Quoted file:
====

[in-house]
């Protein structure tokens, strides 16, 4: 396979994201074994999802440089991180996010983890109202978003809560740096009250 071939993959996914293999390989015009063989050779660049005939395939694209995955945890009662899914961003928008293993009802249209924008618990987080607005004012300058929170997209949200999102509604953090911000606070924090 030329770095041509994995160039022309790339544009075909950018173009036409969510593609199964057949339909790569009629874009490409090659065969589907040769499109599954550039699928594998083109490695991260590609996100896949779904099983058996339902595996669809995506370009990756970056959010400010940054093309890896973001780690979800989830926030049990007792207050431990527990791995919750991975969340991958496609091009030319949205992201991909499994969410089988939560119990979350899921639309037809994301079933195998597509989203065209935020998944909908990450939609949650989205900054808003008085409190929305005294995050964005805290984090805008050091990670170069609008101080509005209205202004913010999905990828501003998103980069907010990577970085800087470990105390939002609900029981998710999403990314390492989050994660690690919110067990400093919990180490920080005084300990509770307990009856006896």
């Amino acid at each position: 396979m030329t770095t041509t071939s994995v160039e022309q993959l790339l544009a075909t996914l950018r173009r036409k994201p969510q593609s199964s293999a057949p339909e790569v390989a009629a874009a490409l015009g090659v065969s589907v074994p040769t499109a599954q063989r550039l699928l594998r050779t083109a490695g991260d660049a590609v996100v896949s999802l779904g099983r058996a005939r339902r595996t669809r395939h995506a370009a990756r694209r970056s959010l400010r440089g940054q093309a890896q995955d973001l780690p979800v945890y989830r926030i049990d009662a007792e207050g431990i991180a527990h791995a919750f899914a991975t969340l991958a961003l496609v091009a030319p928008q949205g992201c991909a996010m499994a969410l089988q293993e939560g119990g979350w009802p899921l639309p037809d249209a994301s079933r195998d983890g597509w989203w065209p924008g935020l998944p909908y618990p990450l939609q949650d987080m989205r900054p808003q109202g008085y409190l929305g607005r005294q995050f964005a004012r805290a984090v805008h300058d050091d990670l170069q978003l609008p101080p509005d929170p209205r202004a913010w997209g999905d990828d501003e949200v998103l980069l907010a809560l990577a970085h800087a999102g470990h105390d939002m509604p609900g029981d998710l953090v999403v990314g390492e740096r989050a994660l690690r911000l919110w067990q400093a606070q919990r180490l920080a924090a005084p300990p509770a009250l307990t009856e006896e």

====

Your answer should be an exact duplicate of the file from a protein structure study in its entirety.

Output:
[in-house]
């Protein structure tokens, strides 16, 4: 396979994201074994999802440089991180996010983890109202978003809560740096009250 071939993959996914293999390989015009063989050779660049005939395939694209995955945890009662899914961003928008293993009802249209924008618990987080607005004012300058929170997209949200999102509604953090911000606070924090 030329770095041509994995160039022309790339544009075909950018173009036409969510593609199964057949339909790569009629874009490409090659065969589907040769499109599954550039699928594998083109490695991260590609996100896949779904099983058996339902595996669809995506370009990756970056959010400010940054093309890896973001780690979800989830926030049990007792207050431990527990791995919750991975969340991958496609091009030319949205992201991909499994969410089988939560119990979350899921639309037809994301079933195998597509989203065209935020998944909908990450939609949650989205900054808003008085409190929305005294995050964005805290984090805008050091990670170069609008101080509005209205202004913010999905990828501003998103980069907010990577970085800087470990105390939002609900029981998710999403990314390492989050994660690690919110067990400093919990180490920080005084300990509770307990009856006896």
């Amino acid at each position: 396979m030329t770095t041509t071939s994995v160039e022309q993959l790339l544009a075909t996914l950018r173009r036409k994201p969510q593609s199964s293999a057949p339909e790569v390989a009629a874009a490409l015009g090659v065969s589907v074994p040769t499109a599954q063989r550039l699928l594998r050779t083109a490695g991260d660049a590609v996100v896949s999802l779904g099983r058996a005939r339902r595996t669809r395939h995506a370009a990756r694209r970056s959010l400010r440089g940054q093309a890896q995955d973001l780690p979800v945890y989830r926030i049990d009662a007792e207050g431990i991180a527990h791995a919750f899914a991975t969340l991958a961003l496609v091009a030319p928008q949205g992201c991909a996010m499994a969410l089988q293993e939560g119990g979350w009802p899921l639309p037809d249209a994301s079933r195998d983890g597509w989203w065209p924008g935020l998944p909908y618990p990450l939609q949650d987080m989205r900054p808003q109202g008085y409190l929305g607005r005294q995050f964005a004012r805290a984090v805008h300058d050091d990670l170069q978003l609008p101080p509005d929170p209205r202004a913010w997209g999905d990828d501003e949200v998103l980069l907010a809560l990577a970085h800087a999102g470990h105390d939002m509604p609900g029981d998710l953090v999403v990314g390492e740096r989050a994660l690690r911000l919110w067990q400093a606070q919990r180490l920080a924090a005084p300990p509770a009250l307990t009856e006896e």